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Using catch-per-unit-effort data to solve spatial problems in Orange Roughy abundance estimates

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thesis
posted on 15.11.2021, 12:57 authored by Schofield, Max

This thesis describes a thorough analysis of the Andes Complex orange roughy fishery, which started in 1991 and continues to date. The Andes Complex orange roughy fishery displays a rapid initial decline in catch rate, followed by a prolonged period of relatively stable catch rate. This trend is the classic feature of a hyperdepletion catch rate. The trends in the observed Andes Complex orange roughy catch rates were explored through the development of eight modified Schaefer Surplus Production Models (SPM). Each model applied a hypothesis about a mechanism catalysing the observed trend of the fishery. The SPM was modified by either adding new information to the model, or an additional parameter. The fits of the modified models were optimised to elucidate values of unknown parameters in the SPM, and these were used to create estimated abundance indicies for each model. Then I compared each index to the observed abundance index (catch rate), derived following an Exploratory Analysis. The best candidate models, which had the smallest likelihoods, BIC values, and best visual fits, were those assuming population growth rate changed midway through the fishery, or that the population size decreased following habitat damage (from trawling).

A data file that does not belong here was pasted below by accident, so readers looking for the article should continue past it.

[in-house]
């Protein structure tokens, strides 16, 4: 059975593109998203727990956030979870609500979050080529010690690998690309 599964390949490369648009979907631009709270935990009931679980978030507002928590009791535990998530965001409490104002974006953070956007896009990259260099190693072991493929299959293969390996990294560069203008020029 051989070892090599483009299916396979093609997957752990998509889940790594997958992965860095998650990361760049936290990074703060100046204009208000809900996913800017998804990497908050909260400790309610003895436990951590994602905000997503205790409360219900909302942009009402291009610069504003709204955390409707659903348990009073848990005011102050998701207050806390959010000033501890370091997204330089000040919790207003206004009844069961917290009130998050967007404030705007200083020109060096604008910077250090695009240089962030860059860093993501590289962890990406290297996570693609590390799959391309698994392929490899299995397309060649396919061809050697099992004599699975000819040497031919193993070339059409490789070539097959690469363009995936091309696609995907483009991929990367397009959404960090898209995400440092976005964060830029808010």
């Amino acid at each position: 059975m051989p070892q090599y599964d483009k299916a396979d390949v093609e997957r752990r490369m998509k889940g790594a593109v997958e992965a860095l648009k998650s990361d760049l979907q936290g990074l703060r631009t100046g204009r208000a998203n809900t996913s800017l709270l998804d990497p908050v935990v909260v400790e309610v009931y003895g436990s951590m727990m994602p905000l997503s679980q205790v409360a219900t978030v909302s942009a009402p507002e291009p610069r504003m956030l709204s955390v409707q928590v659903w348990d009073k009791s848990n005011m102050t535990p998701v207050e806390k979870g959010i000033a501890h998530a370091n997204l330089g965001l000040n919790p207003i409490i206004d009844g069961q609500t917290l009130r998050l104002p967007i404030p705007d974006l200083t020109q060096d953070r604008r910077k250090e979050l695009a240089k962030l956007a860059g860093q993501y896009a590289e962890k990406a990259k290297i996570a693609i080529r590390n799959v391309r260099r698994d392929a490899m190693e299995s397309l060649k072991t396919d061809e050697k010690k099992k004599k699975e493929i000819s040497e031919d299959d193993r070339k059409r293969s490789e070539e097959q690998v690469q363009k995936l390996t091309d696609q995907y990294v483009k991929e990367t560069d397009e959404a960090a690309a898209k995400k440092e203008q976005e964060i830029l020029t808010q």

History

Copyright Date

01/01/2015

Date of Award

01/01/2015

Publisher

Te Herenga Waka—Victoria University of Wellington

Rights License

Author Retains Copyright

Degree Discipline

Marine Biology

Degree Grantor

Te Herenga Waka—Victoria University of Wellington

Degree Level

Masters

Degree Name

Master of Science

ANZSRC Type Of Activity code

970106 Expanding Knowledge in the Biological Sciences

Victoria University of Wellington Item Type

Awarded Research Masters Thesis

Language

en_NZ

Victoria University of Wellington School

School of Biological Sciences

Advisors

Dunn, Matt; Sibanda, Nokuthaba